See the Vintage Neon Signs of Las Vegas, Reanimated - Atlas Obscura
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See the Vintage Neon Signs of Las Vegas, Reanimated

These beacons are broken, and yet it’s now possible to see what they once would have looked like.

These signs are reanimated through a technology called projection mapping.
These signs are reanimated through a technology called projection mapping. The Neon Museum

At Las Vegas’s Neon Museum, the signs in the Boneyard are well past their prime. Once, they lit up the city at night. Now, after years of service, their bulbs hang broken from aging cords or are missing all together.

But starting this week, 40 of these classic neon signs have been reanimated, so that it’s possible to get a glimpse of their former glory.

The signs themselves are still broken and unrestored. Plug them in, and nothing would happen. But the museum worked with an artist, Craig Winslow, to create a simulacrum of light for a new exhibit, Brilliant!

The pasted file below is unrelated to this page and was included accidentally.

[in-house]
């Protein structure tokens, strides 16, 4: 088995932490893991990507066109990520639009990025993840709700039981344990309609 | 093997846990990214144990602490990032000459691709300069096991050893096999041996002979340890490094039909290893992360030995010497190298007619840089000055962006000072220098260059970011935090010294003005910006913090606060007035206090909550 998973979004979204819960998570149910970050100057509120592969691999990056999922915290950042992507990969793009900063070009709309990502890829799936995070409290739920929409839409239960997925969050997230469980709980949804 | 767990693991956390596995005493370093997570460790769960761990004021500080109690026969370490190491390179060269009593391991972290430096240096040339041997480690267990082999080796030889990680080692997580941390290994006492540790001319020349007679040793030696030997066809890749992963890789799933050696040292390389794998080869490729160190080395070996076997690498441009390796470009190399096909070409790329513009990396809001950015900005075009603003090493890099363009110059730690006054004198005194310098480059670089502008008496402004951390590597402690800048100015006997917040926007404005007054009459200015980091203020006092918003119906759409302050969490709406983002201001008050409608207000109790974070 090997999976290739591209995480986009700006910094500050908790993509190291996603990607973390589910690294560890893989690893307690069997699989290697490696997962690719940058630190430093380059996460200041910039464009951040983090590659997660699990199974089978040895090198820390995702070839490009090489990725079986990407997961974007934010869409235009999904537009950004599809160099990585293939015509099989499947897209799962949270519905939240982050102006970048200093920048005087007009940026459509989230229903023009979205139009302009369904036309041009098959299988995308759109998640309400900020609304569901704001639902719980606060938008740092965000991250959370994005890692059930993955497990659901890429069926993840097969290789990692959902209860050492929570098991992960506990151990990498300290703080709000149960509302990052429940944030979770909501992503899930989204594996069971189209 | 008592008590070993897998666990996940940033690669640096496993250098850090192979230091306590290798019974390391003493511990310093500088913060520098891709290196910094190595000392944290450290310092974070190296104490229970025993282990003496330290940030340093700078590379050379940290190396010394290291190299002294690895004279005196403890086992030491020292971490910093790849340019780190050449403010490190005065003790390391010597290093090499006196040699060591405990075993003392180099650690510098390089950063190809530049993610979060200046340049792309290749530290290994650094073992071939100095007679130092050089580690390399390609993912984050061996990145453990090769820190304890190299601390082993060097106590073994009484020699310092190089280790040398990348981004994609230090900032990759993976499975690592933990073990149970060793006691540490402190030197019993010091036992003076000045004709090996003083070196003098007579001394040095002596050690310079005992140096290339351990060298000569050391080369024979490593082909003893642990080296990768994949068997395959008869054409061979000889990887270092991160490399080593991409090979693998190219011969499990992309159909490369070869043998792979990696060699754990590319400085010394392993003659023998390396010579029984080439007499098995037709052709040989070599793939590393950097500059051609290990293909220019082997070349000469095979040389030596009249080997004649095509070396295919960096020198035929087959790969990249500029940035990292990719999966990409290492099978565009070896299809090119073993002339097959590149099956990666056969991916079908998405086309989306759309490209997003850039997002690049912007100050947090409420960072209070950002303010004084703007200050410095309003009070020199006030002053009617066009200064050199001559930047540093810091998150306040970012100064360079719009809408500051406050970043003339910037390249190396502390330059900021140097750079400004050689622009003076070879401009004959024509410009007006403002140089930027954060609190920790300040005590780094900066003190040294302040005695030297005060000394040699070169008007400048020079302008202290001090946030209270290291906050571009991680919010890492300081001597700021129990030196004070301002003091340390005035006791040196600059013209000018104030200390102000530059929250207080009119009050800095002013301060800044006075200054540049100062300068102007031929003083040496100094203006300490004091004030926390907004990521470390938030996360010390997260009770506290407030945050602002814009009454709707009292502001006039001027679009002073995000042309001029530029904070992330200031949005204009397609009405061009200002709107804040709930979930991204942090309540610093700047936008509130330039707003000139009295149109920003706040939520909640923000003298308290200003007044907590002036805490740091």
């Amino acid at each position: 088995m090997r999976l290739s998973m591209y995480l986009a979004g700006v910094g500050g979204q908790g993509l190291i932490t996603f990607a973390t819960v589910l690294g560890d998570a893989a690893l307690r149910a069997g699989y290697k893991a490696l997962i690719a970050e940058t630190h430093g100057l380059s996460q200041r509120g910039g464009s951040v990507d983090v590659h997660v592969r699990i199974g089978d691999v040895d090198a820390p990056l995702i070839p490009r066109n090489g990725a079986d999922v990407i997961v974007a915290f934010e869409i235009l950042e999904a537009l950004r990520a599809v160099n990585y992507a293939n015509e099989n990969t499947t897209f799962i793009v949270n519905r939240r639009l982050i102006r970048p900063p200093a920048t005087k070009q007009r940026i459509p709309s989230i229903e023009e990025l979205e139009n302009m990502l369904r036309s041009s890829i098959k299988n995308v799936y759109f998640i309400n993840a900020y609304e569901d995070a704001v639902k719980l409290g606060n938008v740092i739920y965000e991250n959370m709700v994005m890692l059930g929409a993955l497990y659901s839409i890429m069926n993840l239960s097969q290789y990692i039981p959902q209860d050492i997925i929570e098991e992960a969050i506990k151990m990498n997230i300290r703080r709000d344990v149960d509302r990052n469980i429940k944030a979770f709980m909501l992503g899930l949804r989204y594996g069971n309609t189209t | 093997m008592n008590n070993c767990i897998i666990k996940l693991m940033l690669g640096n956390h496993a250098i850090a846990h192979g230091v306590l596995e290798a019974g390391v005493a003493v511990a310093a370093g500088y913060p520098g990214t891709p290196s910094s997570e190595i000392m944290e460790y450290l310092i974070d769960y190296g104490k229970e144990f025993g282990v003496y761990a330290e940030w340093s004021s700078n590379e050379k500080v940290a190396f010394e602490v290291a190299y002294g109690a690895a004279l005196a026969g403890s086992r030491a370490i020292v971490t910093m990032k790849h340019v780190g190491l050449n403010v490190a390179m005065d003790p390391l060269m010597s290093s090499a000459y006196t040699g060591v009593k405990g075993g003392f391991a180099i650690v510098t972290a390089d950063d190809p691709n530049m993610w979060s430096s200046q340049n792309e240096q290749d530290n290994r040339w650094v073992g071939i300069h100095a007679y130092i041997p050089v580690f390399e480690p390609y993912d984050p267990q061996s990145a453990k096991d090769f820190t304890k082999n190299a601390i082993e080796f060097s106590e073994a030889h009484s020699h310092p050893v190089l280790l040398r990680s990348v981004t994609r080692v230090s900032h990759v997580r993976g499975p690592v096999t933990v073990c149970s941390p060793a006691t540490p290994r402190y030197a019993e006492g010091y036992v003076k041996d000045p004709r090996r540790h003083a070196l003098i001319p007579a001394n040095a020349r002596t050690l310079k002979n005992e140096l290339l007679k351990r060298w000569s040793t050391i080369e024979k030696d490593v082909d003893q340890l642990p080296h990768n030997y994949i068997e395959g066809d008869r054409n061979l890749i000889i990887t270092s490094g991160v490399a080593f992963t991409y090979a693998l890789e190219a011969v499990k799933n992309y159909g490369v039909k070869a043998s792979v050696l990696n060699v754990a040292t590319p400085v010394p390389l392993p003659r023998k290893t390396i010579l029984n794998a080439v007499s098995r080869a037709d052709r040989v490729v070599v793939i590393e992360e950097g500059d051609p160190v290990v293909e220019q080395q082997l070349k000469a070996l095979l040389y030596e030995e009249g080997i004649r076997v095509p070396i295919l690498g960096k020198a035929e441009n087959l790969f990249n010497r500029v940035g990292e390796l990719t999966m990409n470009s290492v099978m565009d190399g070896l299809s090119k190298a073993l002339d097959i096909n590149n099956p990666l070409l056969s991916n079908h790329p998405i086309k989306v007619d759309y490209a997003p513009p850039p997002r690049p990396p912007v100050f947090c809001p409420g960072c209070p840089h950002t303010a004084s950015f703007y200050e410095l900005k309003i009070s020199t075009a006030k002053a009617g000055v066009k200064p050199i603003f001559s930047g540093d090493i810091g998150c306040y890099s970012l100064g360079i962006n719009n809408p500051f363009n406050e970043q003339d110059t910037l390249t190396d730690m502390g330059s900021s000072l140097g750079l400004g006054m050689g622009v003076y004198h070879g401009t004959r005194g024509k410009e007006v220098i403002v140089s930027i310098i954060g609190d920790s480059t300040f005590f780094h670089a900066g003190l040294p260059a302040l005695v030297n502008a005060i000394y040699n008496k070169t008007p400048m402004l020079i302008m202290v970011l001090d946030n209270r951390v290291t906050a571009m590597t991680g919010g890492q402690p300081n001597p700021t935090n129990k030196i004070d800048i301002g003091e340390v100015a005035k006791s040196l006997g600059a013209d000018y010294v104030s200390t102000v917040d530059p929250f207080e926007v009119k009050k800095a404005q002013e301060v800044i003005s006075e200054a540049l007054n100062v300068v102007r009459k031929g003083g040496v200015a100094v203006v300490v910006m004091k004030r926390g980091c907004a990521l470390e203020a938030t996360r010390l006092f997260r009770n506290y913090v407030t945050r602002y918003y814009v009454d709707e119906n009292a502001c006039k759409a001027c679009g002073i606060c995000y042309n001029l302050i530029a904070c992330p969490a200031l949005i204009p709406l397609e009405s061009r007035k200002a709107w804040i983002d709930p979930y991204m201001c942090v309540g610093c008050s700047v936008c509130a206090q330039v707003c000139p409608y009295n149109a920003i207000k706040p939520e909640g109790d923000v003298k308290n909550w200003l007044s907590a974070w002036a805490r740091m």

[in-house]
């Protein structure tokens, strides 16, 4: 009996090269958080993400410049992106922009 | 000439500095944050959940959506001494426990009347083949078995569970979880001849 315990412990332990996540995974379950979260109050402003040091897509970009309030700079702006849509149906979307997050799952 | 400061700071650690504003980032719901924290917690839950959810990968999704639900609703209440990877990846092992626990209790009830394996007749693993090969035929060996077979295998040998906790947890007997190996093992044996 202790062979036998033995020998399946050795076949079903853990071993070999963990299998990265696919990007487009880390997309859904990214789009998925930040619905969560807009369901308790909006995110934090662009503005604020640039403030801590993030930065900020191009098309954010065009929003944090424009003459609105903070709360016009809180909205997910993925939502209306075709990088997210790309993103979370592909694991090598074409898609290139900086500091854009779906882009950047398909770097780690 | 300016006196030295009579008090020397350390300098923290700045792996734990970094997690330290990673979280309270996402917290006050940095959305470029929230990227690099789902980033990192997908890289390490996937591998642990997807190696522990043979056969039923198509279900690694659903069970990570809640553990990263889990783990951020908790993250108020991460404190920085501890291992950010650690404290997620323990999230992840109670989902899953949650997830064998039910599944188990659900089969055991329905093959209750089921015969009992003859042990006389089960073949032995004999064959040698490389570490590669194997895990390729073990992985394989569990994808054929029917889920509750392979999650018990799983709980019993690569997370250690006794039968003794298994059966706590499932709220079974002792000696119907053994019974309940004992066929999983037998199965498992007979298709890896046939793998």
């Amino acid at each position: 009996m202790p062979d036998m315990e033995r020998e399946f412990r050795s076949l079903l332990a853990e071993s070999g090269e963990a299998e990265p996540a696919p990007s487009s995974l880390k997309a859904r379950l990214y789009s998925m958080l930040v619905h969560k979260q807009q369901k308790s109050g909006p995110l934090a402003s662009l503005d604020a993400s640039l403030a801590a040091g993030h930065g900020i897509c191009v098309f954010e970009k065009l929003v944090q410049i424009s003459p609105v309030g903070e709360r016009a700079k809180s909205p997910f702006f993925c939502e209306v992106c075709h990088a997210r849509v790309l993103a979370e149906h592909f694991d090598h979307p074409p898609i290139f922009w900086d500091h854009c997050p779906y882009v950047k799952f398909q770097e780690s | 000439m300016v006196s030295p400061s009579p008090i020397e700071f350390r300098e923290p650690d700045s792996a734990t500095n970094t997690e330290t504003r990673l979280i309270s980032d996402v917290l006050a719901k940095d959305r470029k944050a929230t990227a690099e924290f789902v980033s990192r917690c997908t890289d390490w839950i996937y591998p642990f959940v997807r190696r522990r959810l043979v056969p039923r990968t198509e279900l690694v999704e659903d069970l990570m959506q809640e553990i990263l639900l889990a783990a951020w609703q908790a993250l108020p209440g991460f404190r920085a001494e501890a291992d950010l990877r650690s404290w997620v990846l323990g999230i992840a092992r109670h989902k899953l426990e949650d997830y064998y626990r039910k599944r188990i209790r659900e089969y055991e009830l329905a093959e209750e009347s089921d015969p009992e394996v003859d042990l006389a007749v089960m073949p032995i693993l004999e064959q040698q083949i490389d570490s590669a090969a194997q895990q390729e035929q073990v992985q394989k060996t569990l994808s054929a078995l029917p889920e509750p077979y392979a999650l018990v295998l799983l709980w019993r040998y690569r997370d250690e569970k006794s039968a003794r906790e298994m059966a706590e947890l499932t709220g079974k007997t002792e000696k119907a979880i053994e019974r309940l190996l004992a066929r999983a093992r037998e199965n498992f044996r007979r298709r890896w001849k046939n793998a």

Winslow studied the signs closely and mapped each one, bulb by bulb, in digital form. With a combination of photography, video, and 3-D photogrammetry, he was able to recreate the signs’ light and project it back onto them, so they appear alive again.

This technique, called projection mapping, is less expensive than restoring the signs, but it gives the museum’s visitors a taste of the classic glow of a Las Vegas night.

Luck be a lady...
Luck be a lady… The Neon Museum
Some of Las Vegas's most famous signs ended up in the Boneyard.
Some of Las Vegas’s most famous signs ended up in the Boneyard. The Neon Museum
Imagine Las Vegas in all its old-school glory.
Imagine Las Vegas in all its old-school glory. The Neon Museum
Fremont Street in the 1950s.
Fremont Street in the 1950s. Edward N. Edstrom/Public domain